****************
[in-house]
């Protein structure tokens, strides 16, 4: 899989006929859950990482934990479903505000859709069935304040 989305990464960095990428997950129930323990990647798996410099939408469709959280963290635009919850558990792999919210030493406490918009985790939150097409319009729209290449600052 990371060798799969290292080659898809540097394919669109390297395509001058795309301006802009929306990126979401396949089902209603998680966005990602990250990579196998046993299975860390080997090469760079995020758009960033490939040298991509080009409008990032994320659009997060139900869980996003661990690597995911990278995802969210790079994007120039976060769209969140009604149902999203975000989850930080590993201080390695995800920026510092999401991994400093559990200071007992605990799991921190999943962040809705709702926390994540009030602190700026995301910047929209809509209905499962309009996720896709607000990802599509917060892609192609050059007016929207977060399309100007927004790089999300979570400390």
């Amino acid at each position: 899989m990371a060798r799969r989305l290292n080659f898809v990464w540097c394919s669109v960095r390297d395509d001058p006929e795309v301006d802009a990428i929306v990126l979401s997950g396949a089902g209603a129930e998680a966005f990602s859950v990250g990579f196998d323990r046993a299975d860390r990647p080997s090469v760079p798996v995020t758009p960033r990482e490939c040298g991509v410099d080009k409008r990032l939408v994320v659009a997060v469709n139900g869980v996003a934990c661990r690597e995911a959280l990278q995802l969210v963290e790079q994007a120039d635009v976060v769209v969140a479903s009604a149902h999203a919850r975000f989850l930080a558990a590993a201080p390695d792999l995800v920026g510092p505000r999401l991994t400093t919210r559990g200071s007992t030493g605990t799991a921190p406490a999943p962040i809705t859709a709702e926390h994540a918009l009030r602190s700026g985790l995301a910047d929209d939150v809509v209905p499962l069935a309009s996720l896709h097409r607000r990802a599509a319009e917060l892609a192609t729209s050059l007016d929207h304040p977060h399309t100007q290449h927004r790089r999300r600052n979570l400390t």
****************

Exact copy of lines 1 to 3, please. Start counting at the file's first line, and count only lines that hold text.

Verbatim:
[in-house]
């Protein structure tokens, strides 16, 4: 899989006929859950990482934990479903505000859709069935304040 989305990464960095990428997950129930323990990647798996410099939408469709959280963290635009919850558990792999919210030493406490918009985790939150097409319009729209290449600052 990371060798799969290292080659898809540097394919669109390297395509001058795309301006802009929306990126979401396949089902209603998680966005990602990250990579196998046993299975860390080997090469760079995020758009960033490939040298991509080009409008990032994320659009997060139900869980996003661990690597995911990278995802969210790079994007120039976060769209969140009604149902999203975000989850930080590993201080390695995800920026510092999401991994400093559990200071007992605990799991921190999943962040809705709702926390994540009030602190700026995301910047929209809509209905499962309009996720896709607000990802599509917060892609192609050059007016929207977060399309100007927004790089999300979570400390």
């Amino acid at each position: 899989m990371a060798r799969r989305l290292n080659f898809v990464w540097c394919s669109v960095r390297d395509d001058p006929e795309v301006d802009a990428i929306v990126l979401s997950g396949a089902g209603a129930e998680a966005f990602s859950v990250g990579f196998d323990r046993a299975d860390r990647p080997s090469v760079p798996v995020t758009p960033r990482e490939c040298g991509v410099d080009k409008r990032l939408v994320v659009a997060v469709n139900g869980v996003a934990c661990r690597e995911a959280l990278q995802l969210v963290e790079q994007a120039d635009v976060v769209v969140a479903s009604a149902h999203a919850r975000f989850l930080a558990a590993a201080p390695d792999l995800v920026g510092p505000r999401l991994t400093t919210r559990g200071s007992t030493g605990t799991a921190p406490a999943p962040i809705t859709a709702e926390h994540a918009l009030r602190s700026g985790l995301a910047d929209d939150v809509v209905p499962l069935a309009s996720l896709h097409r607000r990802a599509a319009e917060l892609a192609t729209s050059l007016d929207h304040p977060h399309t100007q290449h927004r790089r999300r600052n979570l400390t």